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        Terril
        At the rate you are going, you will be qualified to certify my list of Herschels. ;)
        I have 280 left.

        Bobby

        ----- Original Message -----
        From: Terrill Bartlett
        To: amarilloastronomyclub@yahoogroups.com
        Sent: Monday, July 02, 2007 11:25 AM
        Subject: RE: [Amarillo Astronomy Club] Brief, but Great Viewing Session


        That was a good report Robert. I wanted to go out but laziness set in. As
        soon as the moon goes into hiding again I will resume the Herschel's. I have
        62 left.

        Terrill

        _____

        From: amarilloastronomyclub@yahoogroups.com
        [mailto:amarilloastronomyclub@yahoogroups.com] On Behalf Of Robert Ashcraft
        Sent: Monday, July 02, 2007 10:28 AM
        To: amarilloastronomyclub@yahoogroups.com
        Subject: [Amarillo Astronomy Club] Brief, but Great Viewing Session

        Monday, July 2, 2007

        The sky was fairly clear last night around 8:15, so I set up the
        Obsession 12.5 on the driveway to let the mirror warm up. The scope
        had been in the house in a 74 degree environment, but it was 86
        degrees outside.

        My prime interest was getting to see Venus and Saturn only ¾ of a
        degree apart. Sunset was at 9:05, but I spotted Venus at 8:40 and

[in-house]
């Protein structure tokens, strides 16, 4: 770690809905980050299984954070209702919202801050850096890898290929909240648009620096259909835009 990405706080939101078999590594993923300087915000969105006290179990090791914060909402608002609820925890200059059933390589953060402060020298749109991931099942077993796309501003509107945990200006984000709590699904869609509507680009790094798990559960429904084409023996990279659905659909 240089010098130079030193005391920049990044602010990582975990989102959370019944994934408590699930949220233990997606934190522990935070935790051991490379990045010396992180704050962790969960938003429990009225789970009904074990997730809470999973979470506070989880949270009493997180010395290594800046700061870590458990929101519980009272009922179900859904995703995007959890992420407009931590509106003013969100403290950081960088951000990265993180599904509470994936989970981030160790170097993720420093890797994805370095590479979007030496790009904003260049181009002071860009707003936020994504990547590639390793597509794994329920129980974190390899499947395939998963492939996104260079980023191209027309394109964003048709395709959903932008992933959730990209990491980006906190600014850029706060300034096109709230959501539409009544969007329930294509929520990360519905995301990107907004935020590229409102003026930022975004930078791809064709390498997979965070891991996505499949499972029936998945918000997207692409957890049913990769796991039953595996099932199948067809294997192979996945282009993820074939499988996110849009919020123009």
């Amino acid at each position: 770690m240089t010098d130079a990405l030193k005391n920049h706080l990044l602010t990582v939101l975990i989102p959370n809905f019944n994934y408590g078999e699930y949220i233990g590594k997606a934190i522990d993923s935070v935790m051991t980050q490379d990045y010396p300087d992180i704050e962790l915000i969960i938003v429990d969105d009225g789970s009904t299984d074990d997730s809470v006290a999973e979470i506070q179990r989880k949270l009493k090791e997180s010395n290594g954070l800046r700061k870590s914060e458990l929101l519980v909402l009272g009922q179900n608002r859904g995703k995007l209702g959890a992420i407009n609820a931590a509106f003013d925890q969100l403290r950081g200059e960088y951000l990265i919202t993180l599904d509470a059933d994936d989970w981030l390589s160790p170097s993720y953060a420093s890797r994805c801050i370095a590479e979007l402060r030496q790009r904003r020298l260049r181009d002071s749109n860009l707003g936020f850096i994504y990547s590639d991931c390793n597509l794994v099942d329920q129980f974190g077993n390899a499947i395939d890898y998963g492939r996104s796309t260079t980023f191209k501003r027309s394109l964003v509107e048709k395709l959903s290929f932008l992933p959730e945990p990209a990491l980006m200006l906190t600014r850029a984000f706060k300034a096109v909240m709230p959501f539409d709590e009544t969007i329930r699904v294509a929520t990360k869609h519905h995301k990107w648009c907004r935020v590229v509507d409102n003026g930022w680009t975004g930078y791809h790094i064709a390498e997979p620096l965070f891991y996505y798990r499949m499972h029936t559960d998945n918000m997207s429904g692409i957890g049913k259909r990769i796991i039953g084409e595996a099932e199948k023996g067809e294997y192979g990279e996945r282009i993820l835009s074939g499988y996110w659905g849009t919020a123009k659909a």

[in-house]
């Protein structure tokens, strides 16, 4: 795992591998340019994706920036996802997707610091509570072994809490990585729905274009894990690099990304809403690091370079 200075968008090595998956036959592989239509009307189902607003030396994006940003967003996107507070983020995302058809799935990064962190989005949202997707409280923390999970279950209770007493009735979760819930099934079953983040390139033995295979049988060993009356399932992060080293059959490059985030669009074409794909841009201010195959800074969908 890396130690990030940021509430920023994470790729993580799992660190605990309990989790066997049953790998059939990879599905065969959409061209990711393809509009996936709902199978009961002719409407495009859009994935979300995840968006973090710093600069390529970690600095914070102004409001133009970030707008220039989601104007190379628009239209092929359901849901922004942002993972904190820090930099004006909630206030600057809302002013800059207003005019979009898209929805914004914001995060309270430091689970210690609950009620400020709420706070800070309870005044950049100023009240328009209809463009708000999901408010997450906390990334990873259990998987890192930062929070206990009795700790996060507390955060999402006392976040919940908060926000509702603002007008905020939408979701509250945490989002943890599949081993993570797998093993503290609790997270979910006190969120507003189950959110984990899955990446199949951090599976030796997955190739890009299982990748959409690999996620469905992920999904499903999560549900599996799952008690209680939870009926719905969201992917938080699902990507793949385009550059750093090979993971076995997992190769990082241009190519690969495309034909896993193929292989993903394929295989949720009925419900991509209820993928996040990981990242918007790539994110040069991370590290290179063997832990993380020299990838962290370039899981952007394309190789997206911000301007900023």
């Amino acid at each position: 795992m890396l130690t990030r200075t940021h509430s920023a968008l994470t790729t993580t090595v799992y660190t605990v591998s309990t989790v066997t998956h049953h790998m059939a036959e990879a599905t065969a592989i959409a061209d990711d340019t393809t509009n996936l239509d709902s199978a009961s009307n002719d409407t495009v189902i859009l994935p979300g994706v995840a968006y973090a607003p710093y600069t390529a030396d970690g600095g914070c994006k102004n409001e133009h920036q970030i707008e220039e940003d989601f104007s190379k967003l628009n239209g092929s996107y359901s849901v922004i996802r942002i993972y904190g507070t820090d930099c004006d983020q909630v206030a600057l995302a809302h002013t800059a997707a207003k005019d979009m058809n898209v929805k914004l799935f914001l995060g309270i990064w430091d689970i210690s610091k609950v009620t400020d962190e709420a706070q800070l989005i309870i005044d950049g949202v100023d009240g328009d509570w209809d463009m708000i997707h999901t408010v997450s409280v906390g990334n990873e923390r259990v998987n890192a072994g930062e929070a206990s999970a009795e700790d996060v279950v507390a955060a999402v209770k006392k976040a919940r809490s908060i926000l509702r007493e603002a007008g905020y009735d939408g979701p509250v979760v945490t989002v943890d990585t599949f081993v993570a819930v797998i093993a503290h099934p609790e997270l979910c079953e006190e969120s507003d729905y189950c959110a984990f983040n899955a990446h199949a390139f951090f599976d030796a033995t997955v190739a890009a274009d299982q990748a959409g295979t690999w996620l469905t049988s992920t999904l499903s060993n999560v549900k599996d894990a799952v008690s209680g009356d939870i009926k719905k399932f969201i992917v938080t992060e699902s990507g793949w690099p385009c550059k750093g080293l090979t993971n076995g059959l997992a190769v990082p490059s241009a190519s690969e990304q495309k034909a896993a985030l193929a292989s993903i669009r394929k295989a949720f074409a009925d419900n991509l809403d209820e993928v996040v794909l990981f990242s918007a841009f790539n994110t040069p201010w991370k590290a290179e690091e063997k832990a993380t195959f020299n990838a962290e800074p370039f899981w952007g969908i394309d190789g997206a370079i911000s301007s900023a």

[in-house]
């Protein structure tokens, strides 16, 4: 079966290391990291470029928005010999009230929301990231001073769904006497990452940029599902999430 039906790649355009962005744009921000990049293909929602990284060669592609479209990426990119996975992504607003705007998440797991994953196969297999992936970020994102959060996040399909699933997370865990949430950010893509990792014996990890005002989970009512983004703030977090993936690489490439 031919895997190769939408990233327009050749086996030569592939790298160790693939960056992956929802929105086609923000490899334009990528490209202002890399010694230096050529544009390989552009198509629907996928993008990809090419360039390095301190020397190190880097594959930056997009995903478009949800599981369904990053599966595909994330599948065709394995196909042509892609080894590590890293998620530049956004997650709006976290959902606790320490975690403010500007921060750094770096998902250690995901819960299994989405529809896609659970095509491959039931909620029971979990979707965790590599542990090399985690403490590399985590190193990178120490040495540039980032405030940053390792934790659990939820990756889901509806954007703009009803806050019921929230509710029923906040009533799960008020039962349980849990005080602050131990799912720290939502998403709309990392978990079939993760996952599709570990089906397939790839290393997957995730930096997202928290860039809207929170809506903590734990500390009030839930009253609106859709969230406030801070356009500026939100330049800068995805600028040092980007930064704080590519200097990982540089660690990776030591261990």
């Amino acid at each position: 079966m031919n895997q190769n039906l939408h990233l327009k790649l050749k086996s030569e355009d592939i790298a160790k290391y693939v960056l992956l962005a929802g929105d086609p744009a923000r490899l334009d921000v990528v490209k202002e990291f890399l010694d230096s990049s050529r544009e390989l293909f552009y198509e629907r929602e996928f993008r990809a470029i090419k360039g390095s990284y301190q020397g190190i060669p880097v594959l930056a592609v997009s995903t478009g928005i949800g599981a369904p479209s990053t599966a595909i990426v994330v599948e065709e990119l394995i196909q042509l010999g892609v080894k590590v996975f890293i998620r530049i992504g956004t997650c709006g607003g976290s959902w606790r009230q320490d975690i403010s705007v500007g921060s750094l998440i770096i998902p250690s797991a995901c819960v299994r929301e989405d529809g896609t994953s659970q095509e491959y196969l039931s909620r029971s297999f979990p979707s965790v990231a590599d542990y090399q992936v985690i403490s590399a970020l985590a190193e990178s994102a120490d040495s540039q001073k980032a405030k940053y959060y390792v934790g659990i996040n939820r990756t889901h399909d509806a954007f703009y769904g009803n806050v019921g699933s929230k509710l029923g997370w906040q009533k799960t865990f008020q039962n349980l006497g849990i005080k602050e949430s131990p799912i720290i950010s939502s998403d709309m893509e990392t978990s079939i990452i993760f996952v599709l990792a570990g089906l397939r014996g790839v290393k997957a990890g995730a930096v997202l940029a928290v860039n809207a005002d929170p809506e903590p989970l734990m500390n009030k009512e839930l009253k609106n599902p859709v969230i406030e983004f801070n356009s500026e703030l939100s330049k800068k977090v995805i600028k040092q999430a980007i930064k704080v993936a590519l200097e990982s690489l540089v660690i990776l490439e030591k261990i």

quickly had both planets in the same field of view with the 26 mm
        Nagler. Saturn normally has a yellowish tint, but it appeared
        somewhat orange before sunset. Venus was a brilliant white. After
        enjoying the view with the 26 for awhile, I switched to the 13 mm
        Nagler to look at the planets individually. Seeing conditions were
        great - Saturn's cloud bands and Cassini division were razor sharp.
        Venus looked like a crescent Moon, except for the cusps. Due to
        Venus' atmosphere, the cusps extended away from the terminator,
        appearing to be very sharp compared to the Moon's cusps.

        Saturn and Venus kept me occupied until 9:15. Then I switched to
        Jupiter, which was very prominent in the southeast and about 24
        degrees above the horizon. With the 7 mm Nagler (228X), Jupiter's
        cloudbands were about as sharp as I've ever seen them. With the 5 mm
        Nagler (319X), the image was a little bit softer, however.

        At 9:30 I switched to Antares, which had an elevation of about 21
        degrees. Antares was nicely split with the 5 mm, so I tried lower
        powers. It was still well resolved with the 7 mm, a little more
        difficult with the 9 mm, and was very difficult with the 13 mm (123X).

        At 9:40 I looked at Epsilon Bootis. This double usually takes about
        175X to split, but I was able to split it at 123X.

        Next up was M57. The view was nice, but since twilight hadn't ended,
        it was rather dim.

        Even though the stars in Hercules were hard to see, I found M13, and
        even though it wasn't really dark, the view was great. At 123X, M13
        appeared as a sprinkling of gold dust.

        By now it was 9:50 and the weather was changing. Warm air, clouds
        and moisture were pouring in from the southeast. I took one last
        quick look at Antares. There was so much turbulence it wouldn't even
        come to a focus, so I knew the session was over. But it was fun
        while it lasted.

        [Non-text portions of this message have been removed]





        [Non-text portions of this message have been removed]